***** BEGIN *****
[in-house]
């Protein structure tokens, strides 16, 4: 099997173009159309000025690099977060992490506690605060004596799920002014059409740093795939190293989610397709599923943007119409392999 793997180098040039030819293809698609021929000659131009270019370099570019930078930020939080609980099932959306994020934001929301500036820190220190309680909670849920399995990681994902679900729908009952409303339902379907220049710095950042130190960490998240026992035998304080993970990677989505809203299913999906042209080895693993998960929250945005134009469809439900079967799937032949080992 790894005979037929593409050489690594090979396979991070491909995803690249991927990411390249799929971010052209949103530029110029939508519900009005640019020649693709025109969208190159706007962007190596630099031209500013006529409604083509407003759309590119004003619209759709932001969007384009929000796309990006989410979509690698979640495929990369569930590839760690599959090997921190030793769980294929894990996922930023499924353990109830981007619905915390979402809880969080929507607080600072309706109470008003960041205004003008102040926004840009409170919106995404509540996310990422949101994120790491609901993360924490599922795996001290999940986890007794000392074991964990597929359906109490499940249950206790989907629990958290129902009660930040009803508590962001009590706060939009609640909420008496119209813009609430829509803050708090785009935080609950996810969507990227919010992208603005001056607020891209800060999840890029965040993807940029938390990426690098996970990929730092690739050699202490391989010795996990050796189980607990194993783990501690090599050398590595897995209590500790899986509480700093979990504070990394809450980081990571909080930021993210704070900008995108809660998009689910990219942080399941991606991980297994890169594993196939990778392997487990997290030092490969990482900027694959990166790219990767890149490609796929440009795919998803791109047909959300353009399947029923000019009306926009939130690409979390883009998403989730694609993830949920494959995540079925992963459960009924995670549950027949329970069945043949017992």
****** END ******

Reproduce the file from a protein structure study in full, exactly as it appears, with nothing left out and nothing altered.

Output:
[in-house]
């Protein structure tokens, strides 16, 4: 099997173009159309000025690099977060992490506690605060004596799920002014059409740093795939190293989610397709599923943007119409392999 793997180098040039030819293809698609021929000659131009270019370099570019930078930020939080609980099932959306994020934001929301500036820190220190309680909670849920399995990681994902679900729908009952409303339902379907220049710095950042130190960490998240026992035998304080993970990677989505809203299913999906042209080895693993998960929250945005134009469809439900079967799937032949080992 790894005979037929593409050489690594090979396979991070491909995803690249991927990411390249799929971010052209949103530029110029939508519900009005640019020649693709025109969208190159706007962007190596630099031209500013006529409604083509407003759309590119004003619209759709932001969007384009929000796309990006989410979509690698979640495929990369569930590839760690599959090997921190030793769980294929894990996922930023499924353990109830981007619905915390979402809880969080929507607080600072309706109470008003960041205004003008102040926004840009409170919106995404509540996310990422949101994120790491609901993360924490599922795996001290999940986890007794000392074991964990597929359906109490499940249950206790989907629990958290129902009660930040009803508590962001009590706060939009609640909420008496119209813009609430829509803050708090785009935080609950996810969507990227919010992208603005001056607020891209800060999840890029965040993807940029938390990426690098996970990929730092690739050699202490391989010795996990050796189980607990194993783990501690090599050398590595897995209590500790899986509480700093979990504070990394809450980081990571909080930021993210704070900008995108809660998009689910990219942080399941991606991980297994890169594993196939990778392997487990997290030092490969990482900027694959990166790219990767890149490609796929440009795919998803791109047909959300353009399947029923000019009306926009939130690409979390883009998403989730694609993830949920494959995540079925992963459960009924995670549950027949329970069945043949017992």